Arteriovenous Malformations (AVMs) in the Brain or Spine

And Arteriovenous Fistulas, Dural Spinal Fistulas

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Duke neurosurgeons combine sophisticated imaging and extensive surgical experience to treat arteriovenous malformations (AVMs) -- rare abnormal connections between arteries and veins that can occur in the brain or spine. We also treat other blood vessel abnormalities, including arteriovenous fistulas (when blood flow bypasses some capillaries) and dural spinal fistulas (abnormal openings that occur in the dura, the leather-like covering of the brain and spinal cord).

In general, vascular malformations can occur anywhere in the body. Some vascular system defects in the central nervous system can remain stable for years or a lifetime, while others can interfere with blood circulation and increase your risk of hemorrhage, seizure, and stroke. Our experienced neurosurgeons use a combination of the latest minimally invasive and noninvasive approaches to repair the problem and prevent or reduce your risk for serious complications.

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Cerebral Angiography

Through a small puncture in the wrist or groin, a catheter is inserted into a large artery and threaded to arteries or veins leading to the brain. A contrast dye is injected to capture images that allow neurosurgeons and neurointerventional radiologists to view abnormal connections within arteries and veins, pinpoint high-risk areas, and identify appropriate treatment options. This test takes about an hour.

MRI and CT Scans

Three-dimensional images of the brain and its blood vessels are studied to analyze malformations that may be at risk for bleeding or rupture. These tests take about 30 to 60 minutes and are virtually painless. When MRI or CT scans are used to examine blood vessels (angiograms), they are called MRAs and CTAs.

Functional MRI

Similar to standard MRI, this test creates a map of brain activity to help doctors assess the risk of brain surgery and plan a surgical approach that minimizes impact and preserves function. This test also takes about 30 to 60 minutes and is virtually painless.

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Duke Health offers locations throughout the Triangle. Find one near you.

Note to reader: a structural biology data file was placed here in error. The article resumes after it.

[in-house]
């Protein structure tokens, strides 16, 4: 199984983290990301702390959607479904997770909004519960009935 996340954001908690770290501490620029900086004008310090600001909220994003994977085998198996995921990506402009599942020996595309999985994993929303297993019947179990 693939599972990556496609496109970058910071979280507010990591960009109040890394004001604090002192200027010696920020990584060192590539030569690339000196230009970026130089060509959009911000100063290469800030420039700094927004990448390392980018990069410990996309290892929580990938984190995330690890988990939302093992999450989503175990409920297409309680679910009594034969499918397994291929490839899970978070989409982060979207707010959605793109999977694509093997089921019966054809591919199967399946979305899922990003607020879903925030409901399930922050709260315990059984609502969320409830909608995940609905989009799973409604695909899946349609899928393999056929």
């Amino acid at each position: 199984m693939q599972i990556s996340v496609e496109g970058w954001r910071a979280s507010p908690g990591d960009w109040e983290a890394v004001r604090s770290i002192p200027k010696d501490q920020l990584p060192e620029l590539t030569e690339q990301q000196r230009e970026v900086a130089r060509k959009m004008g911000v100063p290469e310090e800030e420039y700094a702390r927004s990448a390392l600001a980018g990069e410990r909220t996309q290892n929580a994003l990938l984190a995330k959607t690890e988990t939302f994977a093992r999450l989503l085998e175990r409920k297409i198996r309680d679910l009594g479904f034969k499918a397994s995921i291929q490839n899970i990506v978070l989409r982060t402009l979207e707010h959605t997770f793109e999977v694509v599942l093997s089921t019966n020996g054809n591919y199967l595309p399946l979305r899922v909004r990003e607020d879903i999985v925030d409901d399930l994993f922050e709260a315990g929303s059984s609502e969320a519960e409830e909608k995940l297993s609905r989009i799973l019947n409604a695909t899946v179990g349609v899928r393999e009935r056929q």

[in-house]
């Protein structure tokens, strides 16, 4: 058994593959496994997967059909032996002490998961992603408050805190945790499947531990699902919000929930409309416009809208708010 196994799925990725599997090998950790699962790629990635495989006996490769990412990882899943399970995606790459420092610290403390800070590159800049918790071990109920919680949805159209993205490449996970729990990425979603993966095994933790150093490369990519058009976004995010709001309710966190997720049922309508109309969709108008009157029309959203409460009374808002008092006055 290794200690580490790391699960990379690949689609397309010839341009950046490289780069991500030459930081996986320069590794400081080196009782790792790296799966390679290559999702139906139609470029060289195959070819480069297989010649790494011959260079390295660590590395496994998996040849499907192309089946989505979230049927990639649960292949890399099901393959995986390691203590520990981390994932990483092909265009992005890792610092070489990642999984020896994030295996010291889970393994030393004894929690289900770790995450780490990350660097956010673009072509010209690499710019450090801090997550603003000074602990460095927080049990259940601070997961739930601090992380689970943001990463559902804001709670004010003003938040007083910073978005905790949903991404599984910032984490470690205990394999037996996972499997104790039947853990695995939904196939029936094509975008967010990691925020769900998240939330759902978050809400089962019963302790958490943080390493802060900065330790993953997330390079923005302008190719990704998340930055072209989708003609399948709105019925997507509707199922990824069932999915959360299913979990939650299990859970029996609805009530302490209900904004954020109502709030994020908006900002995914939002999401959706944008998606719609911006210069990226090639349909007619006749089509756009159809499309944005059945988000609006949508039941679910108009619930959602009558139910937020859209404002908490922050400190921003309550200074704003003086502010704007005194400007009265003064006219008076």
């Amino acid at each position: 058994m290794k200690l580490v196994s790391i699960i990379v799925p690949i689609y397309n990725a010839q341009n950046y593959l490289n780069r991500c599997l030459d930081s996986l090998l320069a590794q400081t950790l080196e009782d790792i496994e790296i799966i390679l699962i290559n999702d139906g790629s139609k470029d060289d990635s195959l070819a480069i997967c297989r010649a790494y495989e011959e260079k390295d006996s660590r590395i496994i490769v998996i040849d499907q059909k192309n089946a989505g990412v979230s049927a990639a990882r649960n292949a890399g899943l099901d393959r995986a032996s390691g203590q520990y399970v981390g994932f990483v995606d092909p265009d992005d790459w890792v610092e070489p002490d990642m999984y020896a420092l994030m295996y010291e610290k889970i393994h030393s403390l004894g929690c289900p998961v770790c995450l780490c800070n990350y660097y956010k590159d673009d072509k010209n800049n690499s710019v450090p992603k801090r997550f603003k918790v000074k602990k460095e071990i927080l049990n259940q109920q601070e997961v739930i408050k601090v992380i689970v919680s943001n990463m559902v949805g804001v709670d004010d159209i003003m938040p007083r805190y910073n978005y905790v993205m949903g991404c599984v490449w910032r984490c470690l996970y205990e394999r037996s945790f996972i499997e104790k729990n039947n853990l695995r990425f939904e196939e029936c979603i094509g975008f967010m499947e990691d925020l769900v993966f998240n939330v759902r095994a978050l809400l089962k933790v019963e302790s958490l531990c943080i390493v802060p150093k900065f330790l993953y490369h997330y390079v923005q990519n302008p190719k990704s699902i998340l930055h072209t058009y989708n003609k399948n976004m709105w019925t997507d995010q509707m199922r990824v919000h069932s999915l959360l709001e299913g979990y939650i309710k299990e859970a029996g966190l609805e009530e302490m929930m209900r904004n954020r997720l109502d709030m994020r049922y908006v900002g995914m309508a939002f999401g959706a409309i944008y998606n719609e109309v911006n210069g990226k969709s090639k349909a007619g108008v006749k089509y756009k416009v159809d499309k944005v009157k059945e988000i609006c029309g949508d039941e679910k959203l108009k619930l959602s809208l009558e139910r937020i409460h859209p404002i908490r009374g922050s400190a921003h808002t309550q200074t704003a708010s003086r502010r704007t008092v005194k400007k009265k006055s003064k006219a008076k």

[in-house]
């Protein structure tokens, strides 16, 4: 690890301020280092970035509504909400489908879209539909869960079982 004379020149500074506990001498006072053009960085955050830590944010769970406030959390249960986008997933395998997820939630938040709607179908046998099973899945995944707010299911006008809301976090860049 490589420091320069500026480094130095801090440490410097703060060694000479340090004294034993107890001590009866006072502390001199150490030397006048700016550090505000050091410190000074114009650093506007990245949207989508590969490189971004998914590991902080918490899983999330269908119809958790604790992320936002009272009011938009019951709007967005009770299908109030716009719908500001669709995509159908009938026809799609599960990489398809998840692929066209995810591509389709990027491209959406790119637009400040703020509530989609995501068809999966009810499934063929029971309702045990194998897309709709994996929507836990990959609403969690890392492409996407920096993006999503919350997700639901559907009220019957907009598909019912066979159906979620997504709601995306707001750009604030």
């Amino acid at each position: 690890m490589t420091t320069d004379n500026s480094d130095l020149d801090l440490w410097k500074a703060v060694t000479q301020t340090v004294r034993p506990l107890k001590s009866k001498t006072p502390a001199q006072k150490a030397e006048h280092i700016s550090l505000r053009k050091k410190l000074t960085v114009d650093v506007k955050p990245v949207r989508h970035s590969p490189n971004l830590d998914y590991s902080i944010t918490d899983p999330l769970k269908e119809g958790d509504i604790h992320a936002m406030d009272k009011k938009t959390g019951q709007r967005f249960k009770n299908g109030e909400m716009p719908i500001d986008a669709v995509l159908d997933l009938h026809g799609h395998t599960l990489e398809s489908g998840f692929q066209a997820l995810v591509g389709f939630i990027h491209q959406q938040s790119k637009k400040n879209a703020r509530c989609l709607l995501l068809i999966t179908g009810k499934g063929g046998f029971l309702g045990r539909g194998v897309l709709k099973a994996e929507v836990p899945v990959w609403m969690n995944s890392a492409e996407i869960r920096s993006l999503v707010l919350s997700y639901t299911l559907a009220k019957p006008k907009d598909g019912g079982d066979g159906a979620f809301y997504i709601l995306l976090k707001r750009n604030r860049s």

The size, type, location, and status of this type of vascular malformation will determine the best treatment or combination of treatments. Patients can also choose a watchful waiting approach.


May be prescribed to treat symptoms -- including headache, back pain, and seizures -- caused by AVMs.

Endovascular Coiling or Embolization

A catheter is inserted through a small puncture (usually in your groin) and threaded to your brain. Coils, glue, or plugs are placed through the catheter to block blood flow within an AVM or fistula. This procedure may be done in combination with radiosurgery.

Surgical Resection

Surgeons create an opening in the skull (a craniotomy) with computer imaging guidance (usually MRI-based). Using a high-power microscope, surgeons remove the AVM and cauterize (or burn) its feeder blood vessels. Complete removal is confirmed with cerebral angiography. This procedure can provide an immediate cure by eliminating the risk of future bleeding and it is often the preferred option for ruptured AVMs.

Stereotactic Radiosurgery

Computer imaging is used to guide a single high dose of radiation directly to the AVM. No incision is required. This procedure is typically used for AVMs that cannot be reached by surgery.

Why Choose Duke

Our neurosurgeons use high-magnification microscopes and high-resolution imaging to remove AVMs and repair fistulas. This minimizes damage to surrounding areas and neurological structures within the brain and spine.

Emergency Diagnosis and Response
Many cerebrovascular diseases aren’t diagnosed until after a serious complication occurs. Our team is the region's leading resource for brain health emergencies, including stroke. Speed of treatment is critical for recovery, and our policies and processes for stroke care have been recognized by The Joint Commission.

Advanced Training and Experience
Our highly specialized physicians and surgeons have completed additional years of training for AVM treatment and are experts in their fields. Blood-flow disorders in the brain can be difficult to diagnose, but our specialists have the advantage of doing so regularly.

Less Invasive Therapies
We are experts in minimally invasive techniques that repair veins and arteries, reduce brain bleeding, and restore healthy blood flow. These options have less risk than traditional open surgery and are much better tolerated.

Leading Referral Center
People with AVMs and similar issues are referred to Duke from far and wide to confirm a diagnosis, consult on complex cases, and care for patients who have been turned away elsewhere.

A Team Approach
Our medical team includes specially trained radiologists who capture and interpret images of blood vessels in your brain, neurosurgeons who regularly perform procedures to reduce or eliminate cerebrovascular disturbances, and other highly trained specialists. We work together to create the treatment plan that's best for you.

Diagnostic and Imaging Expertise
We use the latest diagnostic and imaging technologies quickly and effectively. These tools enhance our ability to review your medical situation and present the safest and best treatment options.

Best Hospital for Neurology, Neurosurgery in NC

Where you receive your care matters. Duke University Hospital is proud of our team and the exceptional care they provide. They are why our neurology and neurosurgery program is nationally ranked, and the highest-ranked program in North Carolina by U.S. News & World Report for 2023–2024.

This page was medically reviewed on 04/25/2022 by